Saying "Yes" to Everything

The page is blank. Bare. Daring. Daunting. The cursor is a short, vertical and steady reminder of where I left off. The blink, blink, blink is rhythmic and agitating.


This is my first article and though I suppose it is neither custom nor appropriate I feel the need to express that fact. Whether to warn you of what’s to come or apologize for it.


Before I came to college, people often told me that it is a time of learning, growth and change. But they also warned that it can be quite loathsome. In my first few weeks, I was quick to make new friends, get comfortable with impromptu elevator conversations and even join clubs I never thought I would like. My first month was a whirlwind. I tried to remember the advice my sister gave me: “Say 'yes' to everything. Parties, midnight fast food runs, even spontaneous floor hopping. The best way to get involved is to say yes.” Now, this may sound extreme, but I think the point she was trying to get across is not to let fear hold me back. So as long as one does not take this advice too literally by doing something they may regret the next day, I thought it was a good plan for college. By the end of my first month I had had a lot of fun, met some great people and was in no way homesick.


However, as my second month rolled around I began feeling a bit lost. Although I had friends and joined clubs I began to feel restless. I come from a big family, and I started calling a different sibling everyday. We would talk for an hour and even if we both had to go I tried to keep them on the phone for as long as I could. I always had to be doing something.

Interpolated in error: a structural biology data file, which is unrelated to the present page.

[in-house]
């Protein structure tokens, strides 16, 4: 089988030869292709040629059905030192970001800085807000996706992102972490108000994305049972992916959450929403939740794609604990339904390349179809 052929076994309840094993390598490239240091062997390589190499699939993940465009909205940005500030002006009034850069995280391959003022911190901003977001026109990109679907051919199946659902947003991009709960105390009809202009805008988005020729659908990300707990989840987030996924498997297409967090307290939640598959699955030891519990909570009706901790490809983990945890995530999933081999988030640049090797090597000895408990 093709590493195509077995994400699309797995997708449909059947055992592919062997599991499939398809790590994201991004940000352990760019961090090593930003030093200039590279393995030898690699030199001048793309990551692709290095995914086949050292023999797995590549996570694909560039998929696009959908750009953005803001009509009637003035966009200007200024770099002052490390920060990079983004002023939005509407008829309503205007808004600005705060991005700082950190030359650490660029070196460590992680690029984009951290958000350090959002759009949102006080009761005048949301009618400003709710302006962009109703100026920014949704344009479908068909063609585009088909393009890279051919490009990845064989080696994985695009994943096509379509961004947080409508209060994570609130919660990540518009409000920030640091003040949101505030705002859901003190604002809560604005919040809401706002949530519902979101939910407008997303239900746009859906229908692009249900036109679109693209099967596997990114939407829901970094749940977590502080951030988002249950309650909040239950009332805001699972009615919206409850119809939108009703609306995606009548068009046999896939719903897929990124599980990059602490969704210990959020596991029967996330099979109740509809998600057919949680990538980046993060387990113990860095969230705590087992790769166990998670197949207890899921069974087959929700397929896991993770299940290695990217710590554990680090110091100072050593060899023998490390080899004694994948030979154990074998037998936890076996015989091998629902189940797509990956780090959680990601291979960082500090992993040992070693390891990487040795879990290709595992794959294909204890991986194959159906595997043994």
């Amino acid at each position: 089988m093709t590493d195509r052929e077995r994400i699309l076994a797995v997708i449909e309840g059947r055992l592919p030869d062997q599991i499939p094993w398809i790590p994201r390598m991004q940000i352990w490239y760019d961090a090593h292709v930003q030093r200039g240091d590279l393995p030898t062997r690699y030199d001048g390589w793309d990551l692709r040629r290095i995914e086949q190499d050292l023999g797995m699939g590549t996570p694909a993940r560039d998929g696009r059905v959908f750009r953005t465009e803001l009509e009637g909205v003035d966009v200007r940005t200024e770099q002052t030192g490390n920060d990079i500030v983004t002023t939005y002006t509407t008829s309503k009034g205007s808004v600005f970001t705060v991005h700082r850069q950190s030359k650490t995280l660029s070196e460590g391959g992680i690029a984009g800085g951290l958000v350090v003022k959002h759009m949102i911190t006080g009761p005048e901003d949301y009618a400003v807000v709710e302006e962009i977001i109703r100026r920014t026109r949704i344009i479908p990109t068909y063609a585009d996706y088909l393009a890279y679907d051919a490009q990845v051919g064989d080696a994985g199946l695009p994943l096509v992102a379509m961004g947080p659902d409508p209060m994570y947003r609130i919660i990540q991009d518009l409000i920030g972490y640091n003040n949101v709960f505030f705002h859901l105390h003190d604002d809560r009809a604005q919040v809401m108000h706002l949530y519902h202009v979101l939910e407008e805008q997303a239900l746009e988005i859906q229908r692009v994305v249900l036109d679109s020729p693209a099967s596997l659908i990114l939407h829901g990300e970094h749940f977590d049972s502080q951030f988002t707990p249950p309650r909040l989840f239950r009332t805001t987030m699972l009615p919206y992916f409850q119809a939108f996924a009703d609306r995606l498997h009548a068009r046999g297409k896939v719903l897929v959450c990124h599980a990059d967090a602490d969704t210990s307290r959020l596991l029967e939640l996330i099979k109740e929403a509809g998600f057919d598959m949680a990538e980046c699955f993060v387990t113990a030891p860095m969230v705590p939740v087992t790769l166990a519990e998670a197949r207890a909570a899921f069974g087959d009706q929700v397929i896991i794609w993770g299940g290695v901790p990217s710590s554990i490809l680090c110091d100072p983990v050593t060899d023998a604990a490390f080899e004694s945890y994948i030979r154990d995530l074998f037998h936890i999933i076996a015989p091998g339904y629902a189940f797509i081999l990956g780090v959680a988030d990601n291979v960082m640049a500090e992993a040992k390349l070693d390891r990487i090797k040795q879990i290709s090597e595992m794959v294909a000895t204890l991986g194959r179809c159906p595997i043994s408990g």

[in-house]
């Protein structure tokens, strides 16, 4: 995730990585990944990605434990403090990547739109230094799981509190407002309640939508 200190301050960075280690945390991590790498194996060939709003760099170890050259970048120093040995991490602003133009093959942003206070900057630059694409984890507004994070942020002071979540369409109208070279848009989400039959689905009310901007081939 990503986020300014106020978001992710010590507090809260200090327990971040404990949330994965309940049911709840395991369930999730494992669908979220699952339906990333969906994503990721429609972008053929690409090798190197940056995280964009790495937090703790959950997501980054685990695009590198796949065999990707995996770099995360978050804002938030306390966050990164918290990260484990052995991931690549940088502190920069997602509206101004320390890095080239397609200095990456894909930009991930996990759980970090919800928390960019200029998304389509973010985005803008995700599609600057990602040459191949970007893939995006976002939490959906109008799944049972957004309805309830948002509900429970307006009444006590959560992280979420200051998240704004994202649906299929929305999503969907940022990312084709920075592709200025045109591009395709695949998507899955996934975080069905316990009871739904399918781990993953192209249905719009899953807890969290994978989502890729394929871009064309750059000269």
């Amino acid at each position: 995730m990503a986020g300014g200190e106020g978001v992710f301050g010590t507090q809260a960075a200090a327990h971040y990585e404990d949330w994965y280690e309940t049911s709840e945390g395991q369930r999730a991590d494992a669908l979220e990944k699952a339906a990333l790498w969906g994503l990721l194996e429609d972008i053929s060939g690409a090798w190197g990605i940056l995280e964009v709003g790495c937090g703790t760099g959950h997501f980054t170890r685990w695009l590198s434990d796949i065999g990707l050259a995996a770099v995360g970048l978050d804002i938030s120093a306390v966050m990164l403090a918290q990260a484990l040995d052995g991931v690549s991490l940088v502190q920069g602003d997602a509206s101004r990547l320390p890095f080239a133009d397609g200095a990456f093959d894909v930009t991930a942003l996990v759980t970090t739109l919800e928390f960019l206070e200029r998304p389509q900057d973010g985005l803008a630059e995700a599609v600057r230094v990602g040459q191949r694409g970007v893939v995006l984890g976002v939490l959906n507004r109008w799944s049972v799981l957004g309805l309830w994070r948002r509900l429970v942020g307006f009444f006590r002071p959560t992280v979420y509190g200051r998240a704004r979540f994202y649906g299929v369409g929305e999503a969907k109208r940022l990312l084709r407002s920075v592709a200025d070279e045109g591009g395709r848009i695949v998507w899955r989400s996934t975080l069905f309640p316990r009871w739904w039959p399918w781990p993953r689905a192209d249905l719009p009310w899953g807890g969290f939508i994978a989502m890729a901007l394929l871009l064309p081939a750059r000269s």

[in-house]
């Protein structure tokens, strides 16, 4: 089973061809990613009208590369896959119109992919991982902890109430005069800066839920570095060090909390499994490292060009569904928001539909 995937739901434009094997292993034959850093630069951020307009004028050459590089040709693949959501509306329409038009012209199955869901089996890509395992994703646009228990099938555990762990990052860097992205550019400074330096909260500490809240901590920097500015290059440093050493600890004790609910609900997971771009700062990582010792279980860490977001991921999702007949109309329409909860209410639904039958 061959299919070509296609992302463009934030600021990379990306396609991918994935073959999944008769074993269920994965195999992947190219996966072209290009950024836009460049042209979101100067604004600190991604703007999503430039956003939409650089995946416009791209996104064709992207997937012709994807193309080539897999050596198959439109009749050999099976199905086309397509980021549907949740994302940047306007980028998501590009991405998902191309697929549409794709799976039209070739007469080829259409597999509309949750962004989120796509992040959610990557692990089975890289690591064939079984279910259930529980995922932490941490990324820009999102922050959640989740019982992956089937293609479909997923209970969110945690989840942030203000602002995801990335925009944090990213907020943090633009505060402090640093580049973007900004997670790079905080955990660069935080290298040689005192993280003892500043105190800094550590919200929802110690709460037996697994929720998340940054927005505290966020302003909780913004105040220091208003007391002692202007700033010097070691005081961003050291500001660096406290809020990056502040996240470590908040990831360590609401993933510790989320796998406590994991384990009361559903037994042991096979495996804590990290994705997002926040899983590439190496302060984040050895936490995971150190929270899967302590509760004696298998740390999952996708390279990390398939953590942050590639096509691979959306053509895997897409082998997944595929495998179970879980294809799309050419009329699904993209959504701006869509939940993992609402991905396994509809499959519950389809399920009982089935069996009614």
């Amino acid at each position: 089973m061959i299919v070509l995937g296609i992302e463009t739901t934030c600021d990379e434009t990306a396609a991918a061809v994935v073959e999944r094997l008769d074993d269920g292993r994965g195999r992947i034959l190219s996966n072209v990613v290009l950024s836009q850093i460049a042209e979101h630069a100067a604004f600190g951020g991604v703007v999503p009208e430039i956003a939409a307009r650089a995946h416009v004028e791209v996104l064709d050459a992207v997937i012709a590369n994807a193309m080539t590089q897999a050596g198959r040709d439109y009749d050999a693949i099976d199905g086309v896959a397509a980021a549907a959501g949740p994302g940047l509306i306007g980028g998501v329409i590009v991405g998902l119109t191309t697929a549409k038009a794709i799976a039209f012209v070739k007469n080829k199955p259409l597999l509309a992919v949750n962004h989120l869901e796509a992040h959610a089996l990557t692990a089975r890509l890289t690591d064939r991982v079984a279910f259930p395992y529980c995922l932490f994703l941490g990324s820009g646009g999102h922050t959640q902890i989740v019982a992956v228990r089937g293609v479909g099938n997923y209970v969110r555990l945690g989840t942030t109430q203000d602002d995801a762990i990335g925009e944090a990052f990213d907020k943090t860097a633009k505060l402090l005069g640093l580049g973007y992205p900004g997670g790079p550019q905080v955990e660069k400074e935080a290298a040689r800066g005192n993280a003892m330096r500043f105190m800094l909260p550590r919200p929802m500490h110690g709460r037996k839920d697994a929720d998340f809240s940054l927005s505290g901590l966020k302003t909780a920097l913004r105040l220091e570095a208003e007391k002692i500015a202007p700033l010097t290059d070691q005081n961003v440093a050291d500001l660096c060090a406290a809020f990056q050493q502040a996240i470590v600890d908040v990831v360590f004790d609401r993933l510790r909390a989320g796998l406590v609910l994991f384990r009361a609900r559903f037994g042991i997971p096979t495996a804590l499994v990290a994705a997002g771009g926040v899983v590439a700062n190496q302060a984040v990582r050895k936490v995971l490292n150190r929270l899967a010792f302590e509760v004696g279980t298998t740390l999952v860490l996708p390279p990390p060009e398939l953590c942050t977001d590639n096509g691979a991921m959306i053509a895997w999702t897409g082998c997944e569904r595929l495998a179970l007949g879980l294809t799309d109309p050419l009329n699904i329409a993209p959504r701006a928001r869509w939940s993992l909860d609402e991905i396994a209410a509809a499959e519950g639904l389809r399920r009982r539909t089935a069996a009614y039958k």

I soon realized that I was having trouble being alone. Alone with my thoughts. Alone with my worries. Alone with myself.


Trying to always say yes while attempting to grow and learn requires one to take a step back. Rather than saying yes to everything, we should try saying yes to the right things. Things that will make us better people. We must make time for reflection and quiet. As the first semester closes in, what I have learned is the importance of being alone with myself: no phone, no textbook, no music. Just me. Through quiet prayer or the lines of a journal, I have been able to reflect: what do I want and why do I want it? How can I be the best version of myself? Although it is good to go out and join the community it is also imperative that we ask ourselves questions like these and take time to discover the answers.